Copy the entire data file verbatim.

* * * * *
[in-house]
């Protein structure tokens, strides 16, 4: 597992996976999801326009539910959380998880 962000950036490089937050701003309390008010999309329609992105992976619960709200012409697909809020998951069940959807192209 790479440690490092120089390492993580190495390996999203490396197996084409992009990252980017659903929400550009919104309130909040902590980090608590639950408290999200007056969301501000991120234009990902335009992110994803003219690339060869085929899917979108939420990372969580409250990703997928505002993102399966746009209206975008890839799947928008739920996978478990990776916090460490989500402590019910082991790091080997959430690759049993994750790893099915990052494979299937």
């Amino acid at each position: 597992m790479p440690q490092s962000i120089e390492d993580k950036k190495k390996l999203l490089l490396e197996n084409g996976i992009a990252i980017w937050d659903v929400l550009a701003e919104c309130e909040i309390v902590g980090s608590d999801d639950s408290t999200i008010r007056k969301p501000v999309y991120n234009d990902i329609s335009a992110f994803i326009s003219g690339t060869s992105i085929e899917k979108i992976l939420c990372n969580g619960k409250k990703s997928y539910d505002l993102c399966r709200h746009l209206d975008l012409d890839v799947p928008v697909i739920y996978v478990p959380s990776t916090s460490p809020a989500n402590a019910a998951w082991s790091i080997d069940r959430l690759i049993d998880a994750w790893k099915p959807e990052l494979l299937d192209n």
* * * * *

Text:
[in-house]
């Protein structure tokens, strides 16, 4: 597992996976999801326009539910959380998880 962000950036490089937050701003309390008010999309329609992105992976619960709200012409697909809020998951069940959807192209 790479440690490092120089390492993580190495390996999203490396197996084409992009990252980017659903929400550009919104309130909040902590980090608590639950408290999200007056969301501000991120234009990902335009992110994803003219690339060869085929899917979108939420990372969580409250990703997928505002993102399966746009209206975008890839799947928008739920996978478990990776916090460490989500402590019910082991790091080997959430690759049993994750790893099915990052494979299937």
């Amino acid at each position: 597992m790479p440690q490092s962000i120089e390492d993580k950036k190495k390996l999203l490089l490396e197996n084409g996976i992009a990252i980017w937050d659903v929400l550009a701003e919104c309130e909040i309390v902590g980090s608590d999801d639950s408290t999200i008010r007056k969301p501000v999309y991120n234009d990902i329609s335009a992110f994803i326009s003219g690339t060869s992105i085929e899917k979108i992976l939420c990372n969580g619960k409250k990703s997928y539910d505002l993102c399966r709200h746009l209206d975008l012409d890839v799947p928008v697909i739920y996978v478990p959380s990776t916090s460490p809020a989500n402590a019910a998951w082991s790091i080997d069940r959430l690759i049993d998880a994750w790893k099915p959807e990052l494979l299937d192209n």